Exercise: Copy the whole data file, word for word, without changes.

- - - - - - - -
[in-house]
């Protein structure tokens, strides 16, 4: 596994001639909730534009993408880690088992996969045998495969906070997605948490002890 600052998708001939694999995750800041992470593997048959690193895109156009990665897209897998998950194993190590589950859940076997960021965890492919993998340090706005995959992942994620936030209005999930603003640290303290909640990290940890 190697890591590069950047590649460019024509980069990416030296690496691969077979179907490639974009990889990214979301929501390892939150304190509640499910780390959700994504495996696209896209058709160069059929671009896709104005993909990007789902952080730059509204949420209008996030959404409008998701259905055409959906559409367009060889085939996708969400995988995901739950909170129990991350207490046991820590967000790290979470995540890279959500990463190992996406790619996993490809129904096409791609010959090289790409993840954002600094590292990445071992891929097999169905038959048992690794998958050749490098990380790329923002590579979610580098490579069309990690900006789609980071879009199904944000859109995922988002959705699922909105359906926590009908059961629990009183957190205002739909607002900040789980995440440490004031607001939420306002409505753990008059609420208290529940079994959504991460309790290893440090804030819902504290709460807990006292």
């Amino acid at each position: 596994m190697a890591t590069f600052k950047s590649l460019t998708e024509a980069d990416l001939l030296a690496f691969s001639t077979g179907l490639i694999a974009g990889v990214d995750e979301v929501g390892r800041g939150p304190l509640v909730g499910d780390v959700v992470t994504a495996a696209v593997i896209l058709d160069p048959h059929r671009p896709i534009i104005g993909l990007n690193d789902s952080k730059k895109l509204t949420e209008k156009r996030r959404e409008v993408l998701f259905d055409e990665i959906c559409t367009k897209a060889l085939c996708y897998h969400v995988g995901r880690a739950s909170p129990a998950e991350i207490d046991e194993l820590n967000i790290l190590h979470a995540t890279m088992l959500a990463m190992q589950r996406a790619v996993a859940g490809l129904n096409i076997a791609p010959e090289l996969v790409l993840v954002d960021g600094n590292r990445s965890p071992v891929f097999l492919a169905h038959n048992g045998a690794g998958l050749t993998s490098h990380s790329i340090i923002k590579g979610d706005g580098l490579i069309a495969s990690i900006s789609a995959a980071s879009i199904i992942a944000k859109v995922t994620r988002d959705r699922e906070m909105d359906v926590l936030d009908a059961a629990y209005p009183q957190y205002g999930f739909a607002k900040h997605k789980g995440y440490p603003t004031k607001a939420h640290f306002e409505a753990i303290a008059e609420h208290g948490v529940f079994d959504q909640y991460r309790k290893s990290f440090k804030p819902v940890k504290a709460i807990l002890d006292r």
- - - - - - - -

[in-house]
């Protein structure tokens, strides 16, 4: 596994001639909730534009993408880690088992996969045998495969906070997605948490002890 600052998708001939694999995750800041992470593997048959690193895109156009990665897209897998998950194993190590589950859940076997960021965890492919993998340090706005995959992942994620936030209005999930603003640290303290909640990290940890 190697890591590069950047590649460019024509980069990416030296690496691969077979179907490639974009990889990214979301929501390892939150304190509640499910780390959700994504495996696209896209058709160069059929671009896709104005993909990007789902952080730059509204949420209008996030959404409008998701259905055409959906559409367009060889085939996708969400995988995901739950909170129990991350207490046991820590967000790290979470995540890279959500990463190992996406790619996993490809129904096409791609010959090289790409993840954002600094590292990445071992891929097999169905038959048992690794998958050749490098990380790329923002590579979610580098490579069309990690900006789609980071879009199904944000859109995922988002959705699922909105359906926590009908059961629990009183957190205002739909607002900040789980995440440490004031607001939420306002409505753990008059609420208290529940079994959504991460309790290893440090804030819902504290709460807990006292």
């Amino acid at each position: 596994m190697a890591t590069f600052k950047s590649l460019t998708e024509a980069d990416l001939l030296a690496f691969s001639t077979g179907l490639i694999a974009g990889v990214d995750e979301v929501g390892r800041g939150p304190l509640v909730g499910d780390v959700v992470t994504a495996a696209v593997i896209l058709d160069p048959h059929r671009p896709i534009i104005g993909l990007n690193d789902s952080k730059k895109l509204t949420e209008k156009r996030r959404e409008v993408l998701f259905d055409e990665i959906c559409t367009k897209a060889l085939c996708y897998h969400v995988g995901r880690a739950s909170p129990a998950e991350i207490d046991e194993l820590n967000i790290l190590h979470a995540t890279m088992l959500a990463m190992q589950r996406a790619v996993a859940g490809l129904n096409i076997a791609p010959e090289l996969v790409l993840v954002d960021g600094n590292r990445s965890p071992v891929f097999l492919a169905h038959n048992g045998a690794g998958l050749t993998s490098h990380s790329i340090i923002k590579g979610d706005g580098l490579i069309a495969s990690i900006s789609a995959a980071s879009i199904i992942a944000k859109v995922t994620r988002d959705r699922e906070m909105d359906v926590l936030d009908a059961a629990y209005p009183q957190y205002g999930f739909a607002k900040h997605k789980g995440y440490p603003t004031k607001a939420h640290f306002e409505a753990i303290a008059e609420h208290g948490v529940f079994d959504q909640y991460r309790k290893s990290f440090k804030p819902v940890k504290a709460i807990l002890d006292r």